Acontias striatipes Schott
Caladium striatipes (K.Koch & C.D.Bouché) Schott
Philodendron striatipes K.Koch & C.D.Bouché
Xanthosoma striatipes is a perennial plant.
The corms and spadix are sometimes harvested from the wild for local use as a food, and the plant is also occasionally cultivated for this purpose[
All parts of the plant contain calcium oxalate crystals. This substance is toxic fresh and, if eaten, makes the mouth, tongue and throat feel as if hundreds of small needles are digging in to them. However, calcium oxalate is easily broken down either by thoroughly cooking the plant or by fully drying it and, in either of these states, it is safe to eat the plant. People with a tendency to rheumatism, arthritis, gout, kidney stones and hyperacidity should take especial caution if including this plant in their diet[
S. America - Paraguay, Brazil, Bolivia, Colombia, Venezuela and the Guyanas.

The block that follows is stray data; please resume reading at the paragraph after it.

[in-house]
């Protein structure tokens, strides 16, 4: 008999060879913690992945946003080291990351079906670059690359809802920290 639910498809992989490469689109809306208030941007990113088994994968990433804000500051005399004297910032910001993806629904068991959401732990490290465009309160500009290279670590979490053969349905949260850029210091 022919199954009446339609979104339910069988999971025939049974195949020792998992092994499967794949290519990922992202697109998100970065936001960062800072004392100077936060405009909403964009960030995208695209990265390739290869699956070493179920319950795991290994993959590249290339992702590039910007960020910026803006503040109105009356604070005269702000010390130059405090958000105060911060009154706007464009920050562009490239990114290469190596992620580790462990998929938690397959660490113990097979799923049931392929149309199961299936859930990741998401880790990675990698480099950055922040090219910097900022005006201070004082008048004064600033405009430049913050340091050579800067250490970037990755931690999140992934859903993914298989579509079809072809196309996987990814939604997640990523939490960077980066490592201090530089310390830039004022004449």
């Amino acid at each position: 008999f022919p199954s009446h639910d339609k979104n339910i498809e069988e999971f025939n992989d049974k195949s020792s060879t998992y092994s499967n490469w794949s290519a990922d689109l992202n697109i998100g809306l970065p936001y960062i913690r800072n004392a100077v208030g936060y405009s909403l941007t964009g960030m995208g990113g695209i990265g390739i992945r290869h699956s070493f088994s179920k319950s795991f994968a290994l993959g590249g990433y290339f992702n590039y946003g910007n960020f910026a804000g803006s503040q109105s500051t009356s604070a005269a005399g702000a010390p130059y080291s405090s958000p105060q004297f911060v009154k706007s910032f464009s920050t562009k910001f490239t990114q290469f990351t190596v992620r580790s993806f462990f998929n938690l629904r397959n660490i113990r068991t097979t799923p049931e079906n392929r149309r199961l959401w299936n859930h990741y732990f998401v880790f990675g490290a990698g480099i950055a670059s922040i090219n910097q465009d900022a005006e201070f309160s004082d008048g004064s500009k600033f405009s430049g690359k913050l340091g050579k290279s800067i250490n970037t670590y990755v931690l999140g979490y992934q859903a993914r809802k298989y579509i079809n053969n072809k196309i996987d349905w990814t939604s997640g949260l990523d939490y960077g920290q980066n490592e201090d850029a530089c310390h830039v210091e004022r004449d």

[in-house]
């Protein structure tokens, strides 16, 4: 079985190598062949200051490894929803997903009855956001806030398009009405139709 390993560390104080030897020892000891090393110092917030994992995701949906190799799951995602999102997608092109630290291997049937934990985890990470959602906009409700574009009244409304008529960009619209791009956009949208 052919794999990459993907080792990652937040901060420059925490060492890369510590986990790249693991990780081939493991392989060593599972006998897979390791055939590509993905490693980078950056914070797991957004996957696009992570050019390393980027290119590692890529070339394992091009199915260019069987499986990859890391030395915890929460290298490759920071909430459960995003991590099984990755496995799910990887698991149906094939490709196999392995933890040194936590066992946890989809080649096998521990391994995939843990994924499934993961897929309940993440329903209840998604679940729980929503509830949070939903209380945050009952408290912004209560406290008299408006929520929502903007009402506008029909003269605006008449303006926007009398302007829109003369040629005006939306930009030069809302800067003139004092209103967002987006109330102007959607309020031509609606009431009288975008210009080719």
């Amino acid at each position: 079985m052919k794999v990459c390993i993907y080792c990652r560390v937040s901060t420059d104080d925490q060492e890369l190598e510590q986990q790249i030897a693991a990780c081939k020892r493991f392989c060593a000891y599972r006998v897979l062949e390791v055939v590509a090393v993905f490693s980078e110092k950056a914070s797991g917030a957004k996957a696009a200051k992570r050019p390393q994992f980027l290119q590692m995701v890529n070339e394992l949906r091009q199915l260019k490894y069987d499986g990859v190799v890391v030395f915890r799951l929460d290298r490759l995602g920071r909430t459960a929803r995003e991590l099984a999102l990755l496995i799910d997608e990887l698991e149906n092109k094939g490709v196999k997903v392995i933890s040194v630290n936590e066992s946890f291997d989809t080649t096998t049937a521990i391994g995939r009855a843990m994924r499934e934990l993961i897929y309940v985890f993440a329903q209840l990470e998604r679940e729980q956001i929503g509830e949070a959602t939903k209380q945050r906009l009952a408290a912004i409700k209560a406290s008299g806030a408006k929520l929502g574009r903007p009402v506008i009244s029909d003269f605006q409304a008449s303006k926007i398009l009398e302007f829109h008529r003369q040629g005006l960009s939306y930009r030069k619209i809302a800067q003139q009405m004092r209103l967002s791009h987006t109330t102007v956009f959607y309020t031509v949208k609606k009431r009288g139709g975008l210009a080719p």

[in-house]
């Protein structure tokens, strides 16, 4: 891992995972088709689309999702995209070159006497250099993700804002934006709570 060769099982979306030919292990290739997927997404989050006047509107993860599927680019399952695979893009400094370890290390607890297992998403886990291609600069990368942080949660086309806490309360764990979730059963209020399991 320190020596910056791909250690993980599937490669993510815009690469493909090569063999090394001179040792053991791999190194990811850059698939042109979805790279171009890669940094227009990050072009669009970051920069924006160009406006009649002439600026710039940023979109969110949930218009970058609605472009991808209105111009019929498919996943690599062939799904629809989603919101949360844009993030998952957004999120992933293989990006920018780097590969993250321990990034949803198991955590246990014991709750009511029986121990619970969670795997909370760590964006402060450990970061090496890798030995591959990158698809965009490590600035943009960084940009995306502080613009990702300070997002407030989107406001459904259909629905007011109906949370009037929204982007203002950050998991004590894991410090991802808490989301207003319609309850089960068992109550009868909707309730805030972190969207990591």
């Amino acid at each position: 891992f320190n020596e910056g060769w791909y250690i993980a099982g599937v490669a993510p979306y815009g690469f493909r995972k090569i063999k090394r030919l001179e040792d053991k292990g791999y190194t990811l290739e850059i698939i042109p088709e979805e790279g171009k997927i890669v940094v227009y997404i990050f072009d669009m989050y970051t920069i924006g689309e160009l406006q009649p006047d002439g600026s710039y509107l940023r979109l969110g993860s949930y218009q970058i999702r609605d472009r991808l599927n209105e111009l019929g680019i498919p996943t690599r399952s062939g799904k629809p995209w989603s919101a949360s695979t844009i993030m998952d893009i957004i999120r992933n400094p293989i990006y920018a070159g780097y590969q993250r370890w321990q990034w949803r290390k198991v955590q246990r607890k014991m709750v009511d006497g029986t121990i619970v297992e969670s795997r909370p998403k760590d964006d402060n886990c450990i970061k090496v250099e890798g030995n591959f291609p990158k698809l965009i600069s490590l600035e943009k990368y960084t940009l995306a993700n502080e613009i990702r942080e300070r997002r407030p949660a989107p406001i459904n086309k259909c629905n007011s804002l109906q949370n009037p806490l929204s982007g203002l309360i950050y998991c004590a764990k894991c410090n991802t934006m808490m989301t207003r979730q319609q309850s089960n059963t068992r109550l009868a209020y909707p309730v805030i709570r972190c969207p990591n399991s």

Seasonal wet places at the edges of forests.
|Cultivation Status||Cultivated, Wild
Like many species in the family Araceae, this plant has the ability to heat the flowering spadix as the pollen becomes ready for fertilization. This heat greatly increases the strength of the aroma released by the plant, thus attracting more pollinating insects. It can also have the effect of making the insects more active, thus increasing the level of fertilization[
]. See notes above on toxicity before eating the corm[
]. See notes above on toxicity before eating the leaves[
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